ATMOsphere Asia 2016: Defining 'low GWP' must be top of policy agenda

By team, Feb 11, 2016, 17:59 4 minute reading

Defining ‘low global warming potential’, providing assistance for Southeast Asian countries in transitioning to natural refrigerant technology, and increased Japanese Environment Ministry funding for naturals were among the issues discussed by government representatives and industry experts during the policy session at ATMOsphere Asia 2016 in Tokyo, Japan.

Conference participants discussed the crucial role that government subsidies can play in accelerating the transition to natural refrigerant technology across Southeast Asia.

Assessing the outcome of recent COP21 and Montreal Protocol (MP) meetings Sidi Menad Si Ahmed, international chief advisor to shecco and former director of UNIDO's Montreal Protocol branch, drew attention to November 2015’s Montreal Protocol talks, at which the parties to the MP agreed to work towards an amendment that would reduce the global production and consumption of HFCs.

Natural refrigerants seen as viable alternative to HFCs

Si Ahmed showed that as a result of various demonstration projects carried out by implementing agencies like UNIDO, UNEP and UNDP natural refrigerants have proven to be very cost effective. Moreover, he explained that they are also suitable for specific climatic conditions such as high ambient temperatures.

Hailing the Paris agreement as a “historic” one, Si Ahmed nevertheless criticised the lack of concrete figures for emission reductions. “There are no obligations and no enforcement, but if the country has declared its target and does not reach it then there is a so-called ‘name and shame’ system”.

What is more, “progress made in Dubai on negotiating an HFC phase-down and the political commitments made in Paris provide a formidable opportunity for natural refrigerants to be widely adopted as alternatives to HCFCs,” he said. 

Si Ahmed stressed the urgent need for wider adoption of substances with a very low GWP. “It is the only way, if we want to reach a very ambitious target. If we do target an HFC phase-down, it would bring a reduction of 0.1°C by 2050 and 0.5°C by 2100. To reach that target, we really need to get rid of HFCs and not replace them with other substances that have a rather high GWP.”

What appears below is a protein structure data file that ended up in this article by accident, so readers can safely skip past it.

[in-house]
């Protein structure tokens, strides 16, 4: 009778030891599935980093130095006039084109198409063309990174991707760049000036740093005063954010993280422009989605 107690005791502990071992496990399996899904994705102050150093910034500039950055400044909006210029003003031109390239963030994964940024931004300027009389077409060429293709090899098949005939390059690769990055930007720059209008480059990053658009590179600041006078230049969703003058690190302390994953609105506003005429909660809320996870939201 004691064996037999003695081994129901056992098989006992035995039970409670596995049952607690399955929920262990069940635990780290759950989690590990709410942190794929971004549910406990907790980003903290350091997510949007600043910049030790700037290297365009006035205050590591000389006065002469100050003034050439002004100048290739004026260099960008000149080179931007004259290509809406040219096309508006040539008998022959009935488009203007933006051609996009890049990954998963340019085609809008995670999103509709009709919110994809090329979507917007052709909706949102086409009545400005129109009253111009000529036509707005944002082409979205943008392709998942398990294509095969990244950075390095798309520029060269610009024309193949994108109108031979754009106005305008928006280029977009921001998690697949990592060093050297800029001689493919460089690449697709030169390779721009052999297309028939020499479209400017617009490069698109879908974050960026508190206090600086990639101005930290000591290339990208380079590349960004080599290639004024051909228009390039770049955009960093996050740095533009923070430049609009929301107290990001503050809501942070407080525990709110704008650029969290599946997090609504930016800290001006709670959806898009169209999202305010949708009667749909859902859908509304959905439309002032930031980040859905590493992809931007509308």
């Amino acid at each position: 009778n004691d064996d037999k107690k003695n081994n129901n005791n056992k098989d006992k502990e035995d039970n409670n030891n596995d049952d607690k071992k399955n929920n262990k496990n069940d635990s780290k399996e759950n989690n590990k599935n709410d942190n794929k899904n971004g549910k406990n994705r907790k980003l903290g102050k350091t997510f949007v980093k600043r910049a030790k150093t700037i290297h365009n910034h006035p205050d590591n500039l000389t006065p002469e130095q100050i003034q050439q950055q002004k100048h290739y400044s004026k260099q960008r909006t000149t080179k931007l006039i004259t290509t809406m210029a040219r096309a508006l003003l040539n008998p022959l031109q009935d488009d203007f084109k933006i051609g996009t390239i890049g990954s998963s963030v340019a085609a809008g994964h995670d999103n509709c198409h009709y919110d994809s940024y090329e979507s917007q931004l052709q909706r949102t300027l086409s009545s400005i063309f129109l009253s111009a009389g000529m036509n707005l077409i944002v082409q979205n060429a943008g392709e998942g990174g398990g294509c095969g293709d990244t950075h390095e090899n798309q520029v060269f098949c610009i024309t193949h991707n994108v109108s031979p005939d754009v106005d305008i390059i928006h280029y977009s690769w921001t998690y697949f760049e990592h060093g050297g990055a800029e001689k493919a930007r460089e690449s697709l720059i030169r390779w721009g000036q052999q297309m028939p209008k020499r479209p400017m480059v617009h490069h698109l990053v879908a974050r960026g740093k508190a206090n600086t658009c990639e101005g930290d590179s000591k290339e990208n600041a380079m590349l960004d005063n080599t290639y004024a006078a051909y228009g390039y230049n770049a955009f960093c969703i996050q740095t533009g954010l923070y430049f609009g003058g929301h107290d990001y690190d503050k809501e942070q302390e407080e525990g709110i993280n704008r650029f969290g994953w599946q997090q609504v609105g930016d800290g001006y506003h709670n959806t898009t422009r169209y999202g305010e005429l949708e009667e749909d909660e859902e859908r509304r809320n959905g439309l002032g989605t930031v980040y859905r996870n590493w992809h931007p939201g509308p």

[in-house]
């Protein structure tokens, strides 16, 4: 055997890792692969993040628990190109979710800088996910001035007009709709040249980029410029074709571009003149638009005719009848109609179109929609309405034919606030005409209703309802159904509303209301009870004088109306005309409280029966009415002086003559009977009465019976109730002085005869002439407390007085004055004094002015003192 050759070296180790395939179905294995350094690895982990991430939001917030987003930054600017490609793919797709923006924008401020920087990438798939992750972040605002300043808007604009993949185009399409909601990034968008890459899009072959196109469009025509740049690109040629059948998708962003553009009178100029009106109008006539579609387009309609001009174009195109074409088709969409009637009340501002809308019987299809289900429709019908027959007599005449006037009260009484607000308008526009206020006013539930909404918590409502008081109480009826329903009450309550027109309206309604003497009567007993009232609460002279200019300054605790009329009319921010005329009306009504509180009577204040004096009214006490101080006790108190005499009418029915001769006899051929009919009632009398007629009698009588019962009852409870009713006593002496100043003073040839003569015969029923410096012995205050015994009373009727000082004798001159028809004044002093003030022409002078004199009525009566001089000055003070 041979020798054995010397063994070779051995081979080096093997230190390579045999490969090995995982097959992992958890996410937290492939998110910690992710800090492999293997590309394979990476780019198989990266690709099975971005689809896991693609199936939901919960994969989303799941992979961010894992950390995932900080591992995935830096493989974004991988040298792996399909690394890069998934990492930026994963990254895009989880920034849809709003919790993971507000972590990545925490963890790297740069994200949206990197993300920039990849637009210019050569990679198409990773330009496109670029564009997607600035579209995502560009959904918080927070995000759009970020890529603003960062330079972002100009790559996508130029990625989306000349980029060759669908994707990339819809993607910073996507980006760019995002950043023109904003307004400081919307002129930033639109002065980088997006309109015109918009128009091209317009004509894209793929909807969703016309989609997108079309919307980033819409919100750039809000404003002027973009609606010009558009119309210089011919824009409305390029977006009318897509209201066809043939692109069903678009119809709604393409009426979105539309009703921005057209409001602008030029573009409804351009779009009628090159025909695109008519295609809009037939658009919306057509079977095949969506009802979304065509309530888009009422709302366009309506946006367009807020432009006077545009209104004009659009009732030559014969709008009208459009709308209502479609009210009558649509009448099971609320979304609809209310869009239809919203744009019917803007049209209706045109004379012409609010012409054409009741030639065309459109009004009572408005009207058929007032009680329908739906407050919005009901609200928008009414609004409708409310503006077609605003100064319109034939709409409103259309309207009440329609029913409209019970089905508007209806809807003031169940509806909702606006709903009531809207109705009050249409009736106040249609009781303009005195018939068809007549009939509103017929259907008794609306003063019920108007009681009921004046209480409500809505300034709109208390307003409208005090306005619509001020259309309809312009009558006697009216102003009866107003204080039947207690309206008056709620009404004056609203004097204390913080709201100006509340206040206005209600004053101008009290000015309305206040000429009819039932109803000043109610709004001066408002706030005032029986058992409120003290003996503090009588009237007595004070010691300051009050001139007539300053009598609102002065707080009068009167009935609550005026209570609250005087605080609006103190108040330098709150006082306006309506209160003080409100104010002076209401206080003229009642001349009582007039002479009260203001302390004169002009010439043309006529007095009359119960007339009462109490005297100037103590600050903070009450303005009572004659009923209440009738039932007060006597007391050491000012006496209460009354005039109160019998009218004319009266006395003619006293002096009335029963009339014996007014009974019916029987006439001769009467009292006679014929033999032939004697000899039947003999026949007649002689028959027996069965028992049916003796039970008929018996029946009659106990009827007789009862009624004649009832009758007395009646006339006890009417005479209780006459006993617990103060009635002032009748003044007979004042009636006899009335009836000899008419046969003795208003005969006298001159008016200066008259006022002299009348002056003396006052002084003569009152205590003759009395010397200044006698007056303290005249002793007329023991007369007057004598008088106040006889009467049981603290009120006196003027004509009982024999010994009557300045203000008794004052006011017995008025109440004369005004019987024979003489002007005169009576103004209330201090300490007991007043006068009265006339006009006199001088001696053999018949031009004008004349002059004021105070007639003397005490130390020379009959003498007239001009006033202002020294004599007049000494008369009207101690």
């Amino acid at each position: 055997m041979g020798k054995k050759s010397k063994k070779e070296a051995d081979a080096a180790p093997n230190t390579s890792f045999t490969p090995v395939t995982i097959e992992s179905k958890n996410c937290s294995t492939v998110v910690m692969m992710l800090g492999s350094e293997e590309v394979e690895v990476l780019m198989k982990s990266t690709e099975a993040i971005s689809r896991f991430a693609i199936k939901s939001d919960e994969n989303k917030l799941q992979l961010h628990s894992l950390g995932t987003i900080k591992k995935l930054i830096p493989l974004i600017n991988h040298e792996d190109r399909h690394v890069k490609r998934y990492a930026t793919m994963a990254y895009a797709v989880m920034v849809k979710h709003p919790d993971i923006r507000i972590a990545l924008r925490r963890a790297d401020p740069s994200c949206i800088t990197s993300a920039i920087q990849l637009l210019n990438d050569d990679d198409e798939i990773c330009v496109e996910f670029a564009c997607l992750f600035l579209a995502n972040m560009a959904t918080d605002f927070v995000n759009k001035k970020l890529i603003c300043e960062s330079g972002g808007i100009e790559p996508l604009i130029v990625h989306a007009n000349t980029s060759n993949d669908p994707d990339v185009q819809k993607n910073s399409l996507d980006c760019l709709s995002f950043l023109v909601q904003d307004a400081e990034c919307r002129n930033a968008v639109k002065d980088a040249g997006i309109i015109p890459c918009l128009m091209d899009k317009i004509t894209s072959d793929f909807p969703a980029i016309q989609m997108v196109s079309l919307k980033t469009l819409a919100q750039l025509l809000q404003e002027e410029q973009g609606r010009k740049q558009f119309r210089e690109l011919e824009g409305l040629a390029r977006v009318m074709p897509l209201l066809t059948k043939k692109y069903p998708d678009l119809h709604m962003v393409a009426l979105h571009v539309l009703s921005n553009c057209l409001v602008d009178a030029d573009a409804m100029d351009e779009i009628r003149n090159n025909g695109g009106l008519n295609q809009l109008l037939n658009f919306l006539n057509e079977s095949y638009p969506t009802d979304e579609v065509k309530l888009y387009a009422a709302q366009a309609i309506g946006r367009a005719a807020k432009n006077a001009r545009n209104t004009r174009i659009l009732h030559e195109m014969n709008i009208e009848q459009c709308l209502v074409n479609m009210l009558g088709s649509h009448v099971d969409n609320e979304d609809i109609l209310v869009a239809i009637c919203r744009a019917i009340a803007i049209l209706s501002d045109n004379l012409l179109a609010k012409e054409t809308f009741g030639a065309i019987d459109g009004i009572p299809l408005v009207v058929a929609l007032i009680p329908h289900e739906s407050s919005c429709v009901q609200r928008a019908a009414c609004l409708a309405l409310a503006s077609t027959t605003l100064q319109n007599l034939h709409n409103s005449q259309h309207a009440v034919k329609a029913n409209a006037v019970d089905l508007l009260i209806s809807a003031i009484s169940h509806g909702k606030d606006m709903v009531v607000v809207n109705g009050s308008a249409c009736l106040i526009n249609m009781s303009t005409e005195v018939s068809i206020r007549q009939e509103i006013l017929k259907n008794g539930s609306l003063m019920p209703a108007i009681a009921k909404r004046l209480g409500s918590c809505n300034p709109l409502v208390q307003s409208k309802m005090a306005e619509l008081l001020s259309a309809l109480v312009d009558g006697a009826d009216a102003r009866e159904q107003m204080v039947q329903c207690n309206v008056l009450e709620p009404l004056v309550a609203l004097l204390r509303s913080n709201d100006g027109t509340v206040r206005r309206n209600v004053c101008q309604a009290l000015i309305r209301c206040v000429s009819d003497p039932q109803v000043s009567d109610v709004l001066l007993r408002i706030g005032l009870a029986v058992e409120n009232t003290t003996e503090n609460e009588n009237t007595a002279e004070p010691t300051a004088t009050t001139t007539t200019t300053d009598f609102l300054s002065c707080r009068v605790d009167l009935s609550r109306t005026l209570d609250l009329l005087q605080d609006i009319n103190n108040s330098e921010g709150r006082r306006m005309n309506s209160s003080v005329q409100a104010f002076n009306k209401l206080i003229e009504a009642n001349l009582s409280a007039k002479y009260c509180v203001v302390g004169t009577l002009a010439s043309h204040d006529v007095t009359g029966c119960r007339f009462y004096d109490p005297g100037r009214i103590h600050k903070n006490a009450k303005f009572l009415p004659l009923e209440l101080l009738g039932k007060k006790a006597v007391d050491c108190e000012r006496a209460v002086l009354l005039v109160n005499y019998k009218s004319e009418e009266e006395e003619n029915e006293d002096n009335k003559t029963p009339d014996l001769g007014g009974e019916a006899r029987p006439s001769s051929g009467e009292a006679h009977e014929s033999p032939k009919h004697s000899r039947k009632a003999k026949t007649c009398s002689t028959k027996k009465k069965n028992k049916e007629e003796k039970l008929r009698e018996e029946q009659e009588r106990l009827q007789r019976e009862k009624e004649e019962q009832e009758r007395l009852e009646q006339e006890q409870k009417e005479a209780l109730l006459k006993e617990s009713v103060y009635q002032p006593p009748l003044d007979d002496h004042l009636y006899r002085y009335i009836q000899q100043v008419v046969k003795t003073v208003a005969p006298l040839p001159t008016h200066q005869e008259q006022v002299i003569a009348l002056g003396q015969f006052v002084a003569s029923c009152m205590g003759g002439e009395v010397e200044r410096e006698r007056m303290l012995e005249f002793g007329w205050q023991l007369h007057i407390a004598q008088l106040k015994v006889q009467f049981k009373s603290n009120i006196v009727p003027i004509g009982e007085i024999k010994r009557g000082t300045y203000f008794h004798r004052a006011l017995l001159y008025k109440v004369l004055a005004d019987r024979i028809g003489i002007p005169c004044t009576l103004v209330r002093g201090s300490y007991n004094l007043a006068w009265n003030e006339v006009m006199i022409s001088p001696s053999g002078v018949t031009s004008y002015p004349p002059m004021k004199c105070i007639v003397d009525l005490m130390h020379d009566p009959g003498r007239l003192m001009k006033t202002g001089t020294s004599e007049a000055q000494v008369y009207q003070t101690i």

That is why it is crucial to set up the definition for low GWP in the next two to three years or so. We do believe that time is of the essence and we need to go for very sustainable solutions like natural refrigerants and limiting GWP is something of critical importance.”

JPY 7.3 billion in subsidies projected for natural refrigerant technology in 2016

Tomokazu Ayukawa from the Japanese Ministry of the Environment (MOE) gave a presentation on key f-gas reduction measures in Japan, such as the HFC phase-down, management of equipment, recovery and destruction of refrigerants, and promotion of low-GWP technology.

For the current Japanese fiscal year, the MOE has allocated JPY 6 billion (€47 million) in subsidies for the adoption of natural refrigerant technology. Moreover, Ayukawa announced plans to provide JPY 7.3 billion (€57.3 million) funding (currently being discussed) for the next fiscal year. The sectors covered by the subsidy scheme have been extended to include chemical manufacturing processes and ice skating rinks, in addition to cold storage, food manufacturing, and food retail.

On the topic of unsaturated HFCs (marketed as ‘HFOs’), Ayukawa responded to audience questions by admitting that synthetic refrigerants do have a very low GWP and are therefore outside the scope of the Japanese F-Gas law. He went on to mention work conducted by researchers to analyse the impact of trifluoroacetic acid (TFA), the breakdown product of unsaturated HFCs.

“Biological impact by direct exposure is minimal but if accumulated, it can make an impact. We would like to carefully continue monitoring the impact of TFA accumulation.”

Masanori Kobayashi from the New Energy and Industrial Technology Development Organisation (NEDO) presented its activities concerning refrigeration sector in achieving a successful transition to natural refrigerants. NEDO has contributed to the development of technologies with low GWP refrigerants, including natural refrigerants.

Kobayashi stressed that, “when promoting natural refrigerants, it is important that policymakers, users, and other stakeholders address high-GWP refrigerants and their use through proper management of refrigerants, in order to avoid emissions”.

Towards wider adoption of natural refrigerants in South Asia

Hoang Minh Quân, a policy officer in Vietnam’s National Ozone Unit, presented HCFC phase-out activities and regulations in Vietnam. Currently, Vietnam is looking into refrigerant alternatives, such as CO2 and ammonia for refrigeration, and R290 for air conditioners.

He also presented a demonstration project to phase out R22, which was implemented together with UNIDO in four enterprises in 2015 and featured an R290 system in cold storage applications (100-ton small packaged systems).

By team (@hydrocarbons21)

Feb 11, 2016, 17:59

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